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Book details
  • Genre:BIOGRAPHY & AUTOBIOGRAPHY
  • SubGenre:Presidents & Heads of State
  • Language:English
  • Pages:192
  • Format:Hardcover
  • Hardcover ISBN:9781098331917

Alice Blue Gown

Alice Lee Roosevelt Longworth

by William Albert Stricklin

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Overview
Lots of mail for the Vice President arrived at the Old Senate Office Building. In order to get ahead of researching and preparing the responses timely, I drove my 1949 VW Bug into the Senate garage two hours before I was to report for Army Counterintelligence Corps duty at Fort McNair and rode the private elevator to the Vice President's office. You can imagine my surprise at 4 A.M. to find "Flo" from "Manpower" that kept half of each paycheck. One of the clerks, Bob (his real name) told Flo (her real name) he "called the shots" (he did not) to upgrade Flo to become Nixon's full-time receptionist instead of just "temporary service." In 1904, President Theodore Roosevelt bought a chair-and-a-half for 350-pound William Howard Taft, whom T. R. named his Secretary of War quid pro quo for Taft's support of Theodore Roosevelt in the 1904 Presidential election. Taft is remembered as "the president who was so large that he got stuck in the White House bathtub," a story that is not true. Pat Nixon rescued the Taft Chair from White House refurnishing for Ike and had it trundled to her husband's offices in the Old Senate Office Building placed beside the cozy, warm fireplace. Bob's insatiable taste for aspiring temporary workers was no secret.During Alice Roosevelt's wild teenage, the Taft Chair was in The West Sitting Room of the White House while her father was President. Asked why he did not control his strong-willed daughter, the President said: "I can do one of two things. I can be President of the United States or I can control Alice Roosevelt. (My 19-year-old daughter.) I cannot possibly do both." Pat Nixon told Alice at a dinner party that she had moved the Taft Chair was into her husband's office. It was my delight to see Alice's face when she spied the Taft Chair, after not seeing it for a half century during her own teenage years. This book is non-fiction. I shall not indulge or share lascivious speculations about Alice and the Taft Chair.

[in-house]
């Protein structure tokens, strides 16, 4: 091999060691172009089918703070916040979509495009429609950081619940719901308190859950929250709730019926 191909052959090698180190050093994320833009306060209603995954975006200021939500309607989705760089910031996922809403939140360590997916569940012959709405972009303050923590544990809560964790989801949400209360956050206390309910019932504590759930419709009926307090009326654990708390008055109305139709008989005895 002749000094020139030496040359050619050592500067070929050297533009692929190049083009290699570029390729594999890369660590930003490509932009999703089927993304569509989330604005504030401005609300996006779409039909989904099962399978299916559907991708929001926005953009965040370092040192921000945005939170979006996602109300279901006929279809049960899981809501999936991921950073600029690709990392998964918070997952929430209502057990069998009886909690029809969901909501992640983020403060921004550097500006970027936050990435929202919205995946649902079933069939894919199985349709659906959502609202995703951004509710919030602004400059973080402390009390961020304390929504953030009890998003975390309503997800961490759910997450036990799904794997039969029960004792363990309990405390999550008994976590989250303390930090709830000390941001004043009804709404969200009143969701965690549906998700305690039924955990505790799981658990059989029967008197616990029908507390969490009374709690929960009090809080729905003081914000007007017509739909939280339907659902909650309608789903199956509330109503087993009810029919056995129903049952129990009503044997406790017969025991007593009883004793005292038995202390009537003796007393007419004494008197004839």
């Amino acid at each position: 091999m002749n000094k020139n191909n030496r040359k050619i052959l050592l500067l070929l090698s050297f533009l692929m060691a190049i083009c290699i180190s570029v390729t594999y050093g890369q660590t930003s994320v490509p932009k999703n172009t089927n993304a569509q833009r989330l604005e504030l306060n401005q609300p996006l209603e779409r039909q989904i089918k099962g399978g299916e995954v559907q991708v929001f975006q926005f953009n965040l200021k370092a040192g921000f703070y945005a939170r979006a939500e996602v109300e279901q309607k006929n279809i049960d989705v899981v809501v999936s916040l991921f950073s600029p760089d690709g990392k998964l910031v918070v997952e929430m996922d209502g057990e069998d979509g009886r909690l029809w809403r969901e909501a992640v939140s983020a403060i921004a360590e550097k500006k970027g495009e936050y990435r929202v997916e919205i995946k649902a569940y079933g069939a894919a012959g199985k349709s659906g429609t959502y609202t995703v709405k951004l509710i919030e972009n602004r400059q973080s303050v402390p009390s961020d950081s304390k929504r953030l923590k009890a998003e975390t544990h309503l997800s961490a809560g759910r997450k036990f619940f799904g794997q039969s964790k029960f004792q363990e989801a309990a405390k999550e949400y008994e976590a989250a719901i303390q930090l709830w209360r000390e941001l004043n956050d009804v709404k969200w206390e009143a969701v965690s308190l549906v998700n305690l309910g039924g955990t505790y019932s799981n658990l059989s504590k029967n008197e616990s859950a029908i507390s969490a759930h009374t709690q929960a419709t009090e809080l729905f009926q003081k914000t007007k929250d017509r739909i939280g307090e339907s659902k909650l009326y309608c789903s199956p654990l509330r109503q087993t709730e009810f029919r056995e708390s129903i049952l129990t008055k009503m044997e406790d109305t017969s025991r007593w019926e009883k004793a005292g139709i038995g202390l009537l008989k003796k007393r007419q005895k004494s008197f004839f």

Description